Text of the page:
An adopted Derry woman who feared she would be deported after her application to settle in Derry as the bereaved partner of her late husband, Martin, was refused, has been granted a reprieve.
Constance Jordan, who is originally from Florida, lost her Lecky Road-born husband to cancer last May.
Last month the ‘Journal’ reported how the 57-year-old had been shell-shocked to receive a letter from the Home Office’s Visas & Immigration section advising that her application for settlement in Derry had been refused.
Constance was told that she could be removed from the jurisdiction.
Since the ‘Journal’ reported on the United States woman’s plight, however, there has been a positive development.
She explained: “I got word that I have been granted indefinite stay without restrictions. It’s still going to take time to get everything in order but the big hurdle is out of the way!”
The reprieve will allow Constance to work on her one woman show called ‘Good Grief’ about ‘Turning Devastation into Celebration’ that will be premiering on May 12, 2019.
It’s a subject she is sadly well qualified to expand on.
Prior to losing her husband Martin to throat cancer last May, the couple had lost their son Andrew, aged just 16, to Leukaemia in August 2007.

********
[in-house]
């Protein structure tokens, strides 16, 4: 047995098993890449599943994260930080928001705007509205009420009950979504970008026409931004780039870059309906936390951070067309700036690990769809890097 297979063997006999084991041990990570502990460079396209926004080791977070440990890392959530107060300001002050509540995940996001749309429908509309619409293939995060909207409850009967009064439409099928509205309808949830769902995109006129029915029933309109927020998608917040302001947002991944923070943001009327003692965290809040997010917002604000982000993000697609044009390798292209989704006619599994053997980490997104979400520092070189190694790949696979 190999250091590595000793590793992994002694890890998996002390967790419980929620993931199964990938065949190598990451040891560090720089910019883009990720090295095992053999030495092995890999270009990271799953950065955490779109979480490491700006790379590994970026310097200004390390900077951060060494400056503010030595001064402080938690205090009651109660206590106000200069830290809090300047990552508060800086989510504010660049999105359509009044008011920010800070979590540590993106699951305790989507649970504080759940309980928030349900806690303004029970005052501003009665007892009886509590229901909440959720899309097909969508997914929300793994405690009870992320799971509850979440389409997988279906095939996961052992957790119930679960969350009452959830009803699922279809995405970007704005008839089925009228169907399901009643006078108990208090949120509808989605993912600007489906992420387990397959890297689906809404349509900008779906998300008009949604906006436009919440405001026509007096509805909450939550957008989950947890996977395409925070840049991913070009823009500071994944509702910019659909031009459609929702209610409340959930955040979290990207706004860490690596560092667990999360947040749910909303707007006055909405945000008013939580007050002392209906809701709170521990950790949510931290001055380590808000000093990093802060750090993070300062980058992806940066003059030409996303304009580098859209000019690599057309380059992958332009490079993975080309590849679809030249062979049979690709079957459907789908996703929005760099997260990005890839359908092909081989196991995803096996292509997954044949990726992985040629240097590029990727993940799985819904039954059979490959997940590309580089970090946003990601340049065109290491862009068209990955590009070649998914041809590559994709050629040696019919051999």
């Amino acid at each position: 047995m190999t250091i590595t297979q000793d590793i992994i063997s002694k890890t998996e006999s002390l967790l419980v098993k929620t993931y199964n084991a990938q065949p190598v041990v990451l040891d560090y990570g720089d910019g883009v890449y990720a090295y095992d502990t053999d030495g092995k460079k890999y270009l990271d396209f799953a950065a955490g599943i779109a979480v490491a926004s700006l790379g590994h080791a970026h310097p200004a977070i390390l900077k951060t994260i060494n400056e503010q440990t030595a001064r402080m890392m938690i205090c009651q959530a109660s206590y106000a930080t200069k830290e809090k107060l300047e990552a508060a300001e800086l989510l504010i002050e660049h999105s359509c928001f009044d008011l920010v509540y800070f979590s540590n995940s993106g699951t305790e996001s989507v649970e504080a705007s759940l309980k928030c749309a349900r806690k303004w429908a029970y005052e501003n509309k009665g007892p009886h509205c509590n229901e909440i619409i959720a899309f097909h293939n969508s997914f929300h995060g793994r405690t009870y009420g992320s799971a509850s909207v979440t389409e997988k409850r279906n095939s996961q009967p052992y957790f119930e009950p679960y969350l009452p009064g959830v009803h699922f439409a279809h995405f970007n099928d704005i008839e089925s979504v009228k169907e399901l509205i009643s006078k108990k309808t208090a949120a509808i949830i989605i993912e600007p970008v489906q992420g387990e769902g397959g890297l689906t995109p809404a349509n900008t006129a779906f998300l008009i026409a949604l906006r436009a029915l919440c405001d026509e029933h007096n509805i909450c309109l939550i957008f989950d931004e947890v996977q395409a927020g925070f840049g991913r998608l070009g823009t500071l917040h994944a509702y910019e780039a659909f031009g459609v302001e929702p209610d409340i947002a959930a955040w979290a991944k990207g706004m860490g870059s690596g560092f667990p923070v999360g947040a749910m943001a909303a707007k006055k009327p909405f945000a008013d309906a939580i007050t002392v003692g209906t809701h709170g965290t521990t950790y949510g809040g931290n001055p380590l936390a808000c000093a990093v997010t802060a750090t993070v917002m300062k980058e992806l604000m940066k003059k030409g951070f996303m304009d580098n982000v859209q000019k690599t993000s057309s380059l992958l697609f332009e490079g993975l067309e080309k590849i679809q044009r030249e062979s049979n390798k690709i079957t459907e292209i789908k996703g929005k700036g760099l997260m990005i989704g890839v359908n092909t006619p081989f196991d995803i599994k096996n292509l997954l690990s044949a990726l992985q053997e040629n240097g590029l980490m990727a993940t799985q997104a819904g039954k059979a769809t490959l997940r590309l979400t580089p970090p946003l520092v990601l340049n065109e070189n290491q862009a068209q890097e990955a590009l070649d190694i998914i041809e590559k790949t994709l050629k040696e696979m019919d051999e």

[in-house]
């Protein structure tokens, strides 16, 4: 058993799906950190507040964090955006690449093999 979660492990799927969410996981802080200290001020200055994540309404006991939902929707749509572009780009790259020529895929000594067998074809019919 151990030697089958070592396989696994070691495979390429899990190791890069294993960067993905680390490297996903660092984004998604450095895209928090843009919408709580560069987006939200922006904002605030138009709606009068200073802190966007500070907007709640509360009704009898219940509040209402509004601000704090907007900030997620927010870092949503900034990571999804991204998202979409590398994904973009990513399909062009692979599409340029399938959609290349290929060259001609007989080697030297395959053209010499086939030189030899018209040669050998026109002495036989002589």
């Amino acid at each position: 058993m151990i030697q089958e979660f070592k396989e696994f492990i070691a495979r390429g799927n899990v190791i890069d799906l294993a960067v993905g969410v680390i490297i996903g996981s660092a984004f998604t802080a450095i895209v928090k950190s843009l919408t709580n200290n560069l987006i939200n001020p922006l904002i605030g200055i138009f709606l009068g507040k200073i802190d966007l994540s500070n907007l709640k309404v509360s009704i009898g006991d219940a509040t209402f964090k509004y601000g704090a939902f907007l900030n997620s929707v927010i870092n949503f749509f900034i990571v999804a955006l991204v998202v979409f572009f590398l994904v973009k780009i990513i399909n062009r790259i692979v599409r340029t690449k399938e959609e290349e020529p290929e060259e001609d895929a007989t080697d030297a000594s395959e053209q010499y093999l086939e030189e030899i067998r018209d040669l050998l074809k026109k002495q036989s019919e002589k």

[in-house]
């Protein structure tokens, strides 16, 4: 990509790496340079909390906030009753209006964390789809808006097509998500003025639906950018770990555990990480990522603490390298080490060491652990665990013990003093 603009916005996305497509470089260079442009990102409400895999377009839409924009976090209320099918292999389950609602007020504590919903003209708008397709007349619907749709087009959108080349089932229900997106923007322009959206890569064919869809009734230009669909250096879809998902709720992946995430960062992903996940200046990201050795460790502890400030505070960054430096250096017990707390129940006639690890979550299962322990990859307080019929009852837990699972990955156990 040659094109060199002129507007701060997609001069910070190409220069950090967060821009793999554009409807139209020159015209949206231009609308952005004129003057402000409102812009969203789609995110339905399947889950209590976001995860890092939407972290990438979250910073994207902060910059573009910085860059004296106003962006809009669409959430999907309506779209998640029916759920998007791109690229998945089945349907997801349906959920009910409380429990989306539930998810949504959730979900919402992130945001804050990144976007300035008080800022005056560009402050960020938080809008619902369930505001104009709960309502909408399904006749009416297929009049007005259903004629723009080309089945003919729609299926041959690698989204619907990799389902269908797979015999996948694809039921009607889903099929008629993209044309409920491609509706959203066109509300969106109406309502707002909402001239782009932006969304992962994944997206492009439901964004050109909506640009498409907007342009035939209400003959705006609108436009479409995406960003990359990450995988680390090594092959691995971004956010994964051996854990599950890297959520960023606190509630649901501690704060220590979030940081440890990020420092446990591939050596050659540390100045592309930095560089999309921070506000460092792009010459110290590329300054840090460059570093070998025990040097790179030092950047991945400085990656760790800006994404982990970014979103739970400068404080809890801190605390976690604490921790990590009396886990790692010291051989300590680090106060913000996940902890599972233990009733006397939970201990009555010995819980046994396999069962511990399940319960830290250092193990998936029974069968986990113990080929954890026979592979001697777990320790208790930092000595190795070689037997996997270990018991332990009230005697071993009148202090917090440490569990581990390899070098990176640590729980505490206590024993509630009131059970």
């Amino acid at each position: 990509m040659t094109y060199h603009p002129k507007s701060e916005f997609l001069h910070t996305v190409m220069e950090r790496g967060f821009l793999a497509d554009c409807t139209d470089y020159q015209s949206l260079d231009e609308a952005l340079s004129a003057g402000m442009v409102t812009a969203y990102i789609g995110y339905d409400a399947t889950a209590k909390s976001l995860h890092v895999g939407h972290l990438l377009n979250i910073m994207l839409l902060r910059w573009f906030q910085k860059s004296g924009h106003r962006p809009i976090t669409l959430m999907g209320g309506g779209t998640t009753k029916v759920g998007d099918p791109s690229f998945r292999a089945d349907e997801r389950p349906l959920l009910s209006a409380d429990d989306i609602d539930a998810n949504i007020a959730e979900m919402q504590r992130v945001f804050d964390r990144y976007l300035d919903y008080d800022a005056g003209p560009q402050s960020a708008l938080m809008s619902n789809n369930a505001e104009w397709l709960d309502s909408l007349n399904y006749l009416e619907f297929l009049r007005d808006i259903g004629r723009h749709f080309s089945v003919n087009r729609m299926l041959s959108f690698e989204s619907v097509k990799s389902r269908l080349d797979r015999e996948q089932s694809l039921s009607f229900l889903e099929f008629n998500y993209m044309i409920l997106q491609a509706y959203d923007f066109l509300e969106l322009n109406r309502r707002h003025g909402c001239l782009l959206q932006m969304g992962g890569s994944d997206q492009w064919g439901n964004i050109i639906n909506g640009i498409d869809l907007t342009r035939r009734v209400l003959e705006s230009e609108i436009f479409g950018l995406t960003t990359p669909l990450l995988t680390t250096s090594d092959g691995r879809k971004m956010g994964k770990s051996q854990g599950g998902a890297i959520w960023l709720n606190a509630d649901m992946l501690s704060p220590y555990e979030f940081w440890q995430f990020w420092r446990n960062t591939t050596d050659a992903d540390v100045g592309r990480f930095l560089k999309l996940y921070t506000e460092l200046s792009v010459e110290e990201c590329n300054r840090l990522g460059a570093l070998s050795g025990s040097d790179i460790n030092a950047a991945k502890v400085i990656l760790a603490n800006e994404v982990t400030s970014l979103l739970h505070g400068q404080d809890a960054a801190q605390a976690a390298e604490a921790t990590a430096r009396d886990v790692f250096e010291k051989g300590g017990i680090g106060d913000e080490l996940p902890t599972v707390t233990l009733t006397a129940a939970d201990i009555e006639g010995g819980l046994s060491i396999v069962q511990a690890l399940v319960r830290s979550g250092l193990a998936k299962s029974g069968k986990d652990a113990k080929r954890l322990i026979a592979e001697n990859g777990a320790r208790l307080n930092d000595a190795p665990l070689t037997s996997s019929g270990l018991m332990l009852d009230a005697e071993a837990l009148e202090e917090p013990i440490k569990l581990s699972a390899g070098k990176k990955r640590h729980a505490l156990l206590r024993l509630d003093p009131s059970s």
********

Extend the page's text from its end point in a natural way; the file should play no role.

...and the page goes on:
The show’s planned premiere will fall on what would have been Andrew’s 28th birthday.
Constance said that having received the 11th hour green light to stay in Ireland she can now really focus on the show, which will be taking place in the Ya Ya Shack cafe in the Gasyard.
“I will be partnering with Ya Ya Shack because they lost a 16-year-old daughter to cancer just over a year ago, and they have started a charity in her honour to help parents dealing with paediatric cancer. That was one of my and my husband’s goals with our son,” she said.
Notwithstanding the Home Office decision to allow her to remain here without restrictions the Hawthorn Drive resident still has many bureaucratic hoops to jump through.
But, “at least there’s a light at the end of the tunnel,” she said.
Last month, vowing to fight her potential deportation, Constance had summed up her plight thus: “Thirty years of marriage to an Irishman. I came here and decided to stay with him and because I’d lived here before, I didn’t think it would be an issue.”
While Constance still faces some uncertainty around her status things are now looking a lot brighter.